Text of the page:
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The swine flu vaccination programme will get under way in the UK next week, the government says.
Patients in hospital deemed at risk - including pregnant women and people with health problems - will get the jab from 21 October.
The following week will see GPs starting to call in priority patients. Over 13m people, including NHS staff, will get the jab in the coming months.
Like the engineers who warned for years about the levees of New Orleans, these experts caution that our defenses may be flawed, and quite possibly useless against a truly lethal flu. And that unless we are willing to ask fundamental questions about the science behind flu vaccines and antiviral drugs, we could find ourselves, in a bad epidemic, as helpless as the citizens of New Orleans during Hurricane Katrina.
In 2004, for example, vaccine production fell behind, causing a 40 percent drop in immunization rates. Yet mortality did not rise.
In 1989, only 15 percent of people over age 65 in the U.S. and Canada were vaccinated against flu. Today, more than 65 percent are immunized. Yet death rates among the elderly during flu season have increased rather than decreased.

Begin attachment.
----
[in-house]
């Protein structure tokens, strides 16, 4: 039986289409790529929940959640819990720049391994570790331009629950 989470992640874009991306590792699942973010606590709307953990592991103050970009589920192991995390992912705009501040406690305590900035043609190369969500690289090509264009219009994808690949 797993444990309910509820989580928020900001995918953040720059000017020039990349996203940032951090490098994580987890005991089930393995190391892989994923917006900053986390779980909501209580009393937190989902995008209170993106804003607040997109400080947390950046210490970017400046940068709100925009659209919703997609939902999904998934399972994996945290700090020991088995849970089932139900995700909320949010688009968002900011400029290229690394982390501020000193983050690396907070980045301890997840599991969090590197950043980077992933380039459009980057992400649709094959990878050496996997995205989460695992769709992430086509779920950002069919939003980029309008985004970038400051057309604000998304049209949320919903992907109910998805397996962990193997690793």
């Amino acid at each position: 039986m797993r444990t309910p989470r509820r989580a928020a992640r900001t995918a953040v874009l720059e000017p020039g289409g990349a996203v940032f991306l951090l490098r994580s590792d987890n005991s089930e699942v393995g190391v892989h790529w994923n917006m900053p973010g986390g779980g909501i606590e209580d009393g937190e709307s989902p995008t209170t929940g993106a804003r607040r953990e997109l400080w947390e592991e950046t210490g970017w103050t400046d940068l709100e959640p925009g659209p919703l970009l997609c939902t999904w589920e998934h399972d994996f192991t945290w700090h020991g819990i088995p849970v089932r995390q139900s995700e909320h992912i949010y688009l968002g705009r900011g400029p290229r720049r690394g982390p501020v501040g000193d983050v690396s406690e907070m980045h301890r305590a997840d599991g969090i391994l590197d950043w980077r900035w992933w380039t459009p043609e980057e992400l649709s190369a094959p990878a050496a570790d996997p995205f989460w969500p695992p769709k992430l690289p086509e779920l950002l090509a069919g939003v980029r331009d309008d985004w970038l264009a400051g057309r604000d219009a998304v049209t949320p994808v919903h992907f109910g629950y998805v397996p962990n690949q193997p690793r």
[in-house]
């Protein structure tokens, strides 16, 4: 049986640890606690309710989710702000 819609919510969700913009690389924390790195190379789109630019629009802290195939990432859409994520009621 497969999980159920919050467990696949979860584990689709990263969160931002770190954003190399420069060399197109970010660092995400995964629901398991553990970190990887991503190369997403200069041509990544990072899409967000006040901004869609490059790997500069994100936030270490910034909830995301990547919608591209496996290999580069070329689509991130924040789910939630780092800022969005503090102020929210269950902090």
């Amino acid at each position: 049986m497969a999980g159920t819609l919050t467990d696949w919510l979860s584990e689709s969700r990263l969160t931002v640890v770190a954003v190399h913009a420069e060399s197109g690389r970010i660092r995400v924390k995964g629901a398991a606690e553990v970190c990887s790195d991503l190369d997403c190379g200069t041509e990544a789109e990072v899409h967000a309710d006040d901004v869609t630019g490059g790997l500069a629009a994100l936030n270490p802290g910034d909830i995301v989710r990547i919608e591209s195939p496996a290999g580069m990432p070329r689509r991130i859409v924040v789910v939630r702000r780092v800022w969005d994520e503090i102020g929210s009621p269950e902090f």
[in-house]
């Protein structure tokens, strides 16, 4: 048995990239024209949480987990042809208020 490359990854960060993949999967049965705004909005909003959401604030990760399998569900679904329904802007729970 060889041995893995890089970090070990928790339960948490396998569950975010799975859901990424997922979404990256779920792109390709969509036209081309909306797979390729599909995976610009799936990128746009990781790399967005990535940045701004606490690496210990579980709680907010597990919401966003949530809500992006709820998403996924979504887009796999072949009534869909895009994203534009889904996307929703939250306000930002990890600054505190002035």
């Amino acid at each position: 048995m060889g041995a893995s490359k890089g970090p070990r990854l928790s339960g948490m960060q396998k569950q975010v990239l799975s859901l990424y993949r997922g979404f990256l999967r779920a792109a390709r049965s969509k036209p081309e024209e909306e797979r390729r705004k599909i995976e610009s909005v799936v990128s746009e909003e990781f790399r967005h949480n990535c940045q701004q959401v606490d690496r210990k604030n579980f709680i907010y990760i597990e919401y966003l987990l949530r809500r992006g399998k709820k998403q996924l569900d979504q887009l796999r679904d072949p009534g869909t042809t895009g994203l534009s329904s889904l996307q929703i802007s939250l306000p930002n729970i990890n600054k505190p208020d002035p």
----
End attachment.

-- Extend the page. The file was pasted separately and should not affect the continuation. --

“We have built huge, population-based policies on the flimsiest of scientific evidence. The most unethical thing to do is to carry on business as usual.”
In Japan, where Tamiflu is liberally prescribed, the drug may have been responsible for 50 deaths from cardiopulmonary arrest, from 2001 to 2007
Meanwhile, front-line troops in Afghanistan will also be offered jabs, the Ministry of Defence said.
The troops and staff supporting operations in Afghanistan - totalling 15,000 people - will be vaccinated immediately after the programme to protect those most at risk in Britain.
The Ministry of Defence said: "Recognising the uniquely challenging task facing our troops in Afghanistan, front-line troops will be offered the jab to protect against a major outbreak of swine flu and maintain the numbers of troops available to commanders."
The way the Ministry of Defence buys equipment is "unaffordable", with an estimated budget overrun of £35bn, a report has said.
The review, commissioned by the MoD, said too many types of equipment were being ordered for too large a range of tasks at too high a specification.
Giving paracetamol to babies after vaccinations as a precaution against fever may lower the effectiveness of the immunisation, say researchers.
A trial of 450 infants having vaccines found that paracetamol doses over the next 24 hours did indeed reduce fever.
However, the Czech researchers also found a significantly lower vaccine response with the painkiller.
A UK doctor said the Lancet study backed advice not to use medicines in children without good cause.